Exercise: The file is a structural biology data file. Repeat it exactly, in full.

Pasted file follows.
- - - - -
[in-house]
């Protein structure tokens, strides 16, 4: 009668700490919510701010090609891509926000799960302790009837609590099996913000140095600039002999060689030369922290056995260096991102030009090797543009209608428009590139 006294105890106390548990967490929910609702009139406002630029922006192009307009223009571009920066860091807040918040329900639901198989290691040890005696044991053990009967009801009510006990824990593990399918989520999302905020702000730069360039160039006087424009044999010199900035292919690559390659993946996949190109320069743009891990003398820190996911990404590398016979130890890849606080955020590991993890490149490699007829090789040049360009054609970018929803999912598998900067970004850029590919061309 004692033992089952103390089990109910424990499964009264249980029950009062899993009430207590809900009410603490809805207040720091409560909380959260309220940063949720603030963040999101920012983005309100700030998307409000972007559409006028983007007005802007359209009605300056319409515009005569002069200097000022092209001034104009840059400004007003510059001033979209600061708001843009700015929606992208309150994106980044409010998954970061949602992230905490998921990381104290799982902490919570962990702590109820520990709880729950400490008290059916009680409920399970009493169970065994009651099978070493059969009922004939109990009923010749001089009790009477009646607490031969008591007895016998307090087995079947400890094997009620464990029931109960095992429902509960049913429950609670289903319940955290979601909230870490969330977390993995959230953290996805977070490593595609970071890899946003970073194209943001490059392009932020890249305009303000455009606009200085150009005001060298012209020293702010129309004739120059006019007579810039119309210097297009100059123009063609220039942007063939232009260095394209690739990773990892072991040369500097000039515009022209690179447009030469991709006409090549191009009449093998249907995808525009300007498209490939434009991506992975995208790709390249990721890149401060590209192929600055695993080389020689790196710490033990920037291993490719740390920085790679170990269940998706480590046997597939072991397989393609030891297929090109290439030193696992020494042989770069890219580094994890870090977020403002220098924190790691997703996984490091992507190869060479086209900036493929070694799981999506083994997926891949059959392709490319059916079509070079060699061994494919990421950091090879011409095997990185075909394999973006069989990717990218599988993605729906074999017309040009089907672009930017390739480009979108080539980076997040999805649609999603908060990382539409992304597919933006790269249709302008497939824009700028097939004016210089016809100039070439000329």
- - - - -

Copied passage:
[in-house]
């Protein structure tokens, strides 16, 4: 009668700490919510701010090609891509926000799960302790009837609590099996913000140095600039002999060689030369922290056995260096991102030009090797543009209608428009590139 006294105890106390548990967490929910609702009139406002630029922006192009307009223009571009920066860091807040918040329900639901198989290691040890005696044991053990009967009801009510006990824990593990399918989520999302905020702000730069360039160039006087424009044999010199900035292919690559390659993946996949190109320069743009891990003398820190996911990404590398016979130890890849606080955020590991993890490149490699007829090789040049360009054609970018929803999912598998900067970004850029590919061309 004692033992089952103390089990109910424990499964009264249980029950009062899993009430207590809900009410603490809805207040720091409560909380959260309220940063949720603030963040999101920012983005309100700030998307409000972007559409006028983007007005802007359209009605300056319409515009005569002069200097000022092209001034104009840059400004007003510059001033979209600061708001843009700015929606992208309150994106980044409010998954970061949602992230905490998921990381104290799982902490919570962990702590109820520990709880729950400490008290059916009680409920399970009493169970065994009651099978070493059969009922004939109990009923010749001089009790009477009646607490031969008591007895016998307090087995079947400890094997009620464990029931109960095992429902509960049913429950609670289903319940955290979601909230870490969330977390993995959230953290996805977070490593595609970071890899946003970073194209943001490059392009932020890249305009303000455009606009200085150009005001060298012209020293702010129309004739120059006019007579810039119309210097297009100059123009063609220039942007063939232009260095394209690739990773990892072991040369500097000039515009022209690179447009030469991709006409090549191009009449093998249907995808525009300007498209490939434009991506992975995208790709390249990721890149401060590209192929600055695993080389020689790196710490033990920037291993490719740390920085790679170990269940998706480590046997597939072991397989393609030891297929090109290439030193696992020494042989770069890219580094994890870090977020403002220098924190790691997703996984490091992507190869060479086209900036493929070694799981999506083994997926891949059959392709490319059916079509070079060699061994494919990421950091090879011409095997990185075909394999973006069989990717990218599988993605729906074999017309040009089907672009930017390739480009979108080539980076997040999805649609999603908060990382539409992304597919933006790269249709302008497939824009700028097939004016210089016809100039070439000329």